They lifted him off the streets in broad daylight, scooped him out from under the noses of his watchers. It gave him some grim satisfaction, as he found himself pinned with a hand rammed up his back and past his shoulder blade by one man and his hooded face buried in another man’s groin, to think of the heavyweight bollocking they would get for losing him. He could have fought harder, much harder, but he got curious why Shame Cullen of all people wanted to talk. So he let them take him in.
Although the best known of the crime bosses on Thuringen for the last quarter of a century or more, no one knew what Shame Cullen looked like, or if he was even a ‘he’ – or a single person, come to that. One theory held he might be a shadowy council of local politicians. Another, that the original Cullen died long since, his name being kept alive by his successors. It made no real odds, though. All those who ever had dealings with Shame Cullen knew that Cullen was a strong backer, a good paymaster, but not someone to ever, ever cross.
The last time Jaz met Shame Cullen, she had been the owner of one of the more classy cabarets. The time before that, a corrupt lawyer in a high-rise office at the heart of the ‘City. This time he looked to be a well-dressed businessman, deep into middle age, large in all dimensions and wearing a patronising smile.
“You’re going soft on us Jaz,” the man called Shame Cullen said, in a mild tone. “Or is it old age getting to you already? A few years ago no one could have lifted you that easy; I’d have counted on losing at least one of my people just to get the chance to have a quiet chat with you like this.”
Without doubt, this Cullen occupied one of the most luxurious houses Jaz ever got to see inside. Even this room, furnished in some extreme, minimalist style, looked designed to the highest standards of quality and taste, down to the polished stone floor – or a good synthetic equivalent. Cullen’s plush chair sat beside what looked like an antique table, great works of art eased on and off the walls as the ambience sequenced them and the music was subtle, tasteful and unobtrusive. Through the wall-sized security screened window, Jaz could see a wide view of tranquil grounds with stunning biodiversity and even fountains.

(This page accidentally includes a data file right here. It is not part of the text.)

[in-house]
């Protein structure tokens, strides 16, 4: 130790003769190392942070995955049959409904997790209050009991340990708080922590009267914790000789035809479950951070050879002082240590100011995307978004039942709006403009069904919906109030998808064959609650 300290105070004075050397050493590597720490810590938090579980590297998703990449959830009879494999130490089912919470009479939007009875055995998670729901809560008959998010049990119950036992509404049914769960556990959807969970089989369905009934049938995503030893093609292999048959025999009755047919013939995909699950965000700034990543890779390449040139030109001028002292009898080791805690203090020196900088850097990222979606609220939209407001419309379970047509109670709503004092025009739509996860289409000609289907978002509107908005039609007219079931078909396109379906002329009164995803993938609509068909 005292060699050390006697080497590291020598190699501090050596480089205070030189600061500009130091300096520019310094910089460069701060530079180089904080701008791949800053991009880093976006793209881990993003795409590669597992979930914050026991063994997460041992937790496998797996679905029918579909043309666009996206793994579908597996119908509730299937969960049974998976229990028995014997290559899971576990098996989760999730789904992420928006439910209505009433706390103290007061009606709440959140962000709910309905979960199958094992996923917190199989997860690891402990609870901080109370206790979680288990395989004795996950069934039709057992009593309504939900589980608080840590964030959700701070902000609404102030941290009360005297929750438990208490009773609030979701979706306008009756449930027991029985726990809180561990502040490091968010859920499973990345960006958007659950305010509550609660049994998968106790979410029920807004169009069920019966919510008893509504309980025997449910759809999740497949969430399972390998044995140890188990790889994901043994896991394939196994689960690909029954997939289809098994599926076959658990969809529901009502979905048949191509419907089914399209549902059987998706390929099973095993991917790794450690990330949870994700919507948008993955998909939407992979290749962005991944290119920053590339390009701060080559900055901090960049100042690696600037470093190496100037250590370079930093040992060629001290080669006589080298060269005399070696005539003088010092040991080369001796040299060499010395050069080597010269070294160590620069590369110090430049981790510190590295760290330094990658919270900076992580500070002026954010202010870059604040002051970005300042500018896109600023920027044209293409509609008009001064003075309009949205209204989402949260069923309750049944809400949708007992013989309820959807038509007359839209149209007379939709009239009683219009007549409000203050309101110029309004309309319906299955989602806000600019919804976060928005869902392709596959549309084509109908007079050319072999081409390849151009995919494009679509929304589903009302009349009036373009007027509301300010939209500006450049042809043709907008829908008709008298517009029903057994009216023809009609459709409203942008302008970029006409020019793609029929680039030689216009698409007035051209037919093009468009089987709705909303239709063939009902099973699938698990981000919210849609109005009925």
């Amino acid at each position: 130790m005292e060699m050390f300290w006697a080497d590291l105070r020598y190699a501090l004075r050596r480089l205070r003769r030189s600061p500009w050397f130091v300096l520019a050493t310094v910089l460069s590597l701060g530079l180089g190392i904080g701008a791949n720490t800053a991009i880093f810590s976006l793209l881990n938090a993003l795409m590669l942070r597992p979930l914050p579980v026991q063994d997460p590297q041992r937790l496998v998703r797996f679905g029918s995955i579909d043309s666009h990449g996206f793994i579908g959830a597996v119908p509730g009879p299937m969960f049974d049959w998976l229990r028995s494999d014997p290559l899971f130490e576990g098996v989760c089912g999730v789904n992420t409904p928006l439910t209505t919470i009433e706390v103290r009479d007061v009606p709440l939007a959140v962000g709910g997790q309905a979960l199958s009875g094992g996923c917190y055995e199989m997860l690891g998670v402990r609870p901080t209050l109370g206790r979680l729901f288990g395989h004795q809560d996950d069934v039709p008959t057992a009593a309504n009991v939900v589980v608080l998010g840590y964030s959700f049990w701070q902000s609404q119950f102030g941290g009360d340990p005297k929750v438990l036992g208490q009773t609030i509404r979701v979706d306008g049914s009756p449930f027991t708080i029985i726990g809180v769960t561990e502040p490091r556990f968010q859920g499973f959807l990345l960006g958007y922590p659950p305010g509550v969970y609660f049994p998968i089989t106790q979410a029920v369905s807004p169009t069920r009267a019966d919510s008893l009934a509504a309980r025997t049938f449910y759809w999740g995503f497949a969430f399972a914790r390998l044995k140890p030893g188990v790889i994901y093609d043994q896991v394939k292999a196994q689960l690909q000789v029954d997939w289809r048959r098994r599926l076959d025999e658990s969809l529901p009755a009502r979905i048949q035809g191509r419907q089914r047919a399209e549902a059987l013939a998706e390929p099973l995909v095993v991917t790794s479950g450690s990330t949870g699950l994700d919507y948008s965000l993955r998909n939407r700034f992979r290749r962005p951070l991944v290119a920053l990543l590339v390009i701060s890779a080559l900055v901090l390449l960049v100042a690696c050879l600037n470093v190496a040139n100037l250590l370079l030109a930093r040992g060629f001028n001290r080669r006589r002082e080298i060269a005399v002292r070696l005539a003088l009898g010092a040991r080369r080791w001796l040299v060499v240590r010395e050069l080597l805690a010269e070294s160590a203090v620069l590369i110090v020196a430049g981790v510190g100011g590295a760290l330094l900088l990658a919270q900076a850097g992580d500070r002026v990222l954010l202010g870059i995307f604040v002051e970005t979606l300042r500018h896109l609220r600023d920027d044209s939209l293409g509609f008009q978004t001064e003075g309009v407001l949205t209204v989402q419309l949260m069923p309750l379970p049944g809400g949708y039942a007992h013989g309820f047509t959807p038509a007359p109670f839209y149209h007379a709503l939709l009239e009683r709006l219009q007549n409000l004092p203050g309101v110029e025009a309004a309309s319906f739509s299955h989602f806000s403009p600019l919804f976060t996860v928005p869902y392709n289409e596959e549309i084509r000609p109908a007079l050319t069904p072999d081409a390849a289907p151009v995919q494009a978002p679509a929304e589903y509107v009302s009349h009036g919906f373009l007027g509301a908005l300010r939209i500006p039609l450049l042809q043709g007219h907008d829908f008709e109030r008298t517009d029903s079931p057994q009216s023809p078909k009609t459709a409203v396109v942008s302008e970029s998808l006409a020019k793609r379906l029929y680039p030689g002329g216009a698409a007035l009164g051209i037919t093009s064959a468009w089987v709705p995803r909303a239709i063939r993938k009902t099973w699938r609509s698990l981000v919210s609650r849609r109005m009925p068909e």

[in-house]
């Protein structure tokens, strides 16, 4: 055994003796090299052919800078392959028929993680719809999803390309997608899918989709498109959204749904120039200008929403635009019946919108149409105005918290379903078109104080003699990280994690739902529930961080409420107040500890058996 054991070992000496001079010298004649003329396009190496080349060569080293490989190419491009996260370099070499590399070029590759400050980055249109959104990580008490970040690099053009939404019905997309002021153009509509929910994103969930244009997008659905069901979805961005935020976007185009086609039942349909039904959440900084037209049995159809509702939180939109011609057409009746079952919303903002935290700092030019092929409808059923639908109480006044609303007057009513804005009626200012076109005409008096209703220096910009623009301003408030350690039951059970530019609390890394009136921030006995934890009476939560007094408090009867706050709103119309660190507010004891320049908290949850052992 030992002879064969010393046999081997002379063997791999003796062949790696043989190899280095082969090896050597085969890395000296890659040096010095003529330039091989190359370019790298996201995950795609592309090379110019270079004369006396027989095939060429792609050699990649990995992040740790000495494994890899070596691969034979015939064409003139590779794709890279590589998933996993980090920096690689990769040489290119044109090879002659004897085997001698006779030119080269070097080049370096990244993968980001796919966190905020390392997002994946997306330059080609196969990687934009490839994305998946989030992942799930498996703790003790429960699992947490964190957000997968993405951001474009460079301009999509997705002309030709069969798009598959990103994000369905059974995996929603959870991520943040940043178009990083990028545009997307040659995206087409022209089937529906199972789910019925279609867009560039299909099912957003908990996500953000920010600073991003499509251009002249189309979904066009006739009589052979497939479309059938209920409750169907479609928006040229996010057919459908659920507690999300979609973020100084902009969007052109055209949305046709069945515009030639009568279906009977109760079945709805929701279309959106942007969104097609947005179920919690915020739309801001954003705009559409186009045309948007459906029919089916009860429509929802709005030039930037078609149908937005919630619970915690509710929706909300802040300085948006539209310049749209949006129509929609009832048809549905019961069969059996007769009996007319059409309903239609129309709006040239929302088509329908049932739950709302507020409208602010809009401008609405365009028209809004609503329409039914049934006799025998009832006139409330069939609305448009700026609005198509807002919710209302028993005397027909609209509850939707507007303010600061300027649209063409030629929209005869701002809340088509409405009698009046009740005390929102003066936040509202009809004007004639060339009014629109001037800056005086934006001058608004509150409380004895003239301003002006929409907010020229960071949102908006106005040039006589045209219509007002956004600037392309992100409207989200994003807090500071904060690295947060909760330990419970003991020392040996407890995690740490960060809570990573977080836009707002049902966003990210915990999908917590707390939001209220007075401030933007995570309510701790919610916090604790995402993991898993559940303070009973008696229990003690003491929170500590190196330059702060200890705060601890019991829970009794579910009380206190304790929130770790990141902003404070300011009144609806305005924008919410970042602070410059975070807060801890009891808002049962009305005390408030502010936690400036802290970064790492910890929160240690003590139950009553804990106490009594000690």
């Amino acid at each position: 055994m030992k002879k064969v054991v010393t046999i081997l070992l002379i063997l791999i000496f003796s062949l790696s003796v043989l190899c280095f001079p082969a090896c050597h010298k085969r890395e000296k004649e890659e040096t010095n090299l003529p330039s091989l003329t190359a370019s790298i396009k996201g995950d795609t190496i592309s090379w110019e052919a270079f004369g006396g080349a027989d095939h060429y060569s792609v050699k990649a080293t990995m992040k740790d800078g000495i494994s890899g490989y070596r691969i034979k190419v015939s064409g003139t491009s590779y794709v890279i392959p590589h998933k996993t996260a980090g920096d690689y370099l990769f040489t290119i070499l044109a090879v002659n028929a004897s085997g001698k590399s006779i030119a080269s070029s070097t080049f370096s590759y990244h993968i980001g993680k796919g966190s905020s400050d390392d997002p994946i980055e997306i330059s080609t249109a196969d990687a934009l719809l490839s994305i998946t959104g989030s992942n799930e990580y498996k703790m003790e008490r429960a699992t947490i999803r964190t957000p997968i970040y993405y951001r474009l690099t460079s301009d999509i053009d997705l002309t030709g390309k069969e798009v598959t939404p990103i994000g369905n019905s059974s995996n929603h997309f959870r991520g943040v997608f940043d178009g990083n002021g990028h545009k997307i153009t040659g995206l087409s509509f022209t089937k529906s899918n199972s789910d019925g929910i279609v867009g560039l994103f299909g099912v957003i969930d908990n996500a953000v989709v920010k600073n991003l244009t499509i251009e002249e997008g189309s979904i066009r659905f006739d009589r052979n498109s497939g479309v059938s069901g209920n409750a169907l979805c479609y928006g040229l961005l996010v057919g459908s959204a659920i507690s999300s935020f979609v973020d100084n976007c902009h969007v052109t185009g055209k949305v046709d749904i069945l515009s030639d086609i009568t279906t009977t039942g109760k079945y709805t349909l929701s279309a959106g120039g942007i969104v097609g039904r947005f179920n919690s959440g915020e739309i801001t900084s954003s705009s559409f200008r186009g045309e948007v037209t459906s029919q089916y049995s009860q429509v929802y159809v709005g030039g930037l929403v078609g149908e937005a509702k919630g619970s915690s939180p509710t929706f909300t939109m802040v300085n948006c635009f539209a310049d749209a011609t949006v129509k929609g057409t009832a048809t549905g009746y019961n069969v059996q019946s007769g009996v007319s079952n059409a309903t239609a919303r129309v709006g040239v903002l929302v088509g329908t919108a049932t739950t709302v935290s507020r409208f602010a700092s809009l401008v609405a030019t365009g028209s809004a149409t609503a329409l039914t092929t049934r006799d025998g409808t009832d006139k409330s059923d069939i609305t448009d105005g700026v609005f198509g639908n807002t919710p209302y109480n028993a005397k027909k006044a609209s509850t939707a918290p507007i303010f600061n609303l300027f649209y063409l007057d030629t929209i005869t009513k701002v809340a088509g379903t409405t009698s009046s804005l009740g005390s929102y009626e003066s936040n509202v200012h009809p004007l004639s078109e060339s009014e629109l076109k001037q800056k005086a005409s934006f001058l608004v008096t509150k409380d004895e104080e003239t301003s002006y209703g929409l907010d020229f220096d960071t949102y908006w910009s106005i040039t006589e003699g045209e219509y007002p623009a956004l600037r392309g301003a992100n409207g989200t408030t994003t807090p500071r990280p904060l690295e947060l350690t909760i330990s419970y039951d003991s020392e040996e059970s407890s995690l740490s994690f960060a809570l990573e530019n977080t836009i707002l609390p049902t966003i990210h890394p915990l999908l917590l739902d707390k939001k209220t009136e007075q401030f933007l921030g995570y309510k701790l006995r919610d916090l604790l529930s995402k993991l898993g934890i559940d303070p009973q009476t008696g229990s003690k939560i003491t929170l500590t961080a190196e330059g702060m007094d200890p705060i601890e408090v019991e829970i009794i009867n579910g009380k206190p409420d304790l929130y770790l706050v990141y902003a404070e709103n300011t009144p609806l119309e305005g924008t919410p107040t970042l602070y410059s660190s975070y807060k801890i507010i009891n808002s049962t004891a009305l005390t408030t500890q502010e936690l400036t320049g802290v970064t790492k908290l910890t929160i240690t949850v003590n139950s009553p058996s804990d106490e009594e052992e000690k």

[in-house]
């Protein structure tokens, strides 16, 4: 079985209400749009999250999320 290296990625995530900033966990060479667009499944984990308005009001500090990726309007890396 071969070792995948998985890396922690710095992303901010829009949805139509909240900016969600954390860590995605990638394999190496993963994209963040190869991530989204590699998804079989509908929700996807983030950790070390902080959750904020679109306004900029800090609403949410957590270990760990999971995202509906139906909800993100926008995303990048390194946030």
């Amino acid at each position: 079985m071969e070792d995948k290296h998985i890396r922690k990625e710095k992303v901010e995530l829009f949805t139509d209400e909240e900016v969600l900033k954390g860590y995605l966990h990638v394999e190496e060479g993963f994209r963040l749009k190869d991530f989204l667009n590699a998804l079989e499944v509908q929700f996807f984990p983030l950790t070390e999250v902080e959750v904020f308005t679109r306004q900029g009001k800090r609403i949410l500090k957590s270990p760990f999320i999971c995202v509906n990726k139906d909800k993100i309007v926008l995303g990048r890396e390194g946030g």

It looked elegant, sophisticated and fashionable. But Jaz would have appreciated it so much more reclining in a chair like Shame Cullen, instead of having to stand. And if he did not have his elbows and wrists crudely restrained behind his back by over tight magnocuffs, restricting the blood supply in his hands enough to cause him pain. He tried to ease his arms in an obvious gesture.
“Seems you don’t think me that soft, Shame.”
Cullen grinned at him. All teeth, like a shark. “Course not, son. I think you have your reasons for being co-operative – which just makes me wonder about you more than I was before.”
“I don’t mind talking to you. But you could just have sent an invite.”
“And have you bringing your rent boys and tarts along to the party?” Cullen tutted and shook his head. “No chance. I don’t like that kind of garbage littering my garden.”
“If they don’t know by now, they will figure it out soon enough and then you’ll find them putting footprints through your flowerbeds and pissing in your water features anyway.”
Cullen made an odd grunting bark which seemed to be what passed in him for laughter.
“I heard you always were good for a joke, Jaz.”
They were not alone in the room, two of Cullen’s people were supporting the wall either side of the door out, looking very bored – and another sat, feet up, in a chair by the huge crystal-plex window, seeming to be engrossed in a sports VRcast up on a remote screen. Less obvious – and more dangerous – was the stick thin woman who sat at the back of the room, she appeared to be lost in her own screens, but Jaz could see she was missing nothing. He watched her because he knew she was very good. She led the group sent to lift him.
“I like to spread a little happiness around,” he said.
Cullen nodded and reached for some snacks from the tray on the antique table beside him. The table was beautiful, all carved into leaf and flower shapes, and it looked like real wood.
“So now, son, why don’t you tell your Uncle Shame about your little problem?” Jaz saw no reason not to.
“You know as much as me. They picked me up soon as I got back here and have been with me ever since.”
“They don’t seem to take very good care of you.”
He must have heard about the hospital.
“I don’t think they care what happens to me.”
“Then why do they bother themselves with you at all?”
Jaz would have shrugged, but to do so would have meant taking the risk of dislocating both his shoulders simultaneously.
“You can make the guess for me.”
Shame sat back, his look assessing. “You wouldn’t be holding out on me now, would you Jaz?”
He saw the woman give the slightest nod and the two wall props by the door eased themselves vertical, one flexing a deltoid as if making some kind of threat. The sports fan swung his feet to the floor and wiped the screen from view. Jaz became aware of the movement, part of his perception tracked it with the habit of years and his heartbeat kicked up with adrenaline, but his main attention stayed focused on Cullen.
“I can’t see any reason you might think that,” he said.
“You’ve been gone a long time Jaz, and word is you’ve come back – changed. You’ve turned down sensible offers of making good money and taken to whoring yourself cheap to outsiders. Then you get a bad dose of the parasites – and I hear even your woman wants nothing more to do with you.” Cullen eased himself back a little in the comfortable chair and rested his hands along the arms. “You can see all put together, it makes you look bad, son.”
From Trust A Few, the first book in Fortune’s Fools Haruspex Trilogy by E.M. Swift-Hook.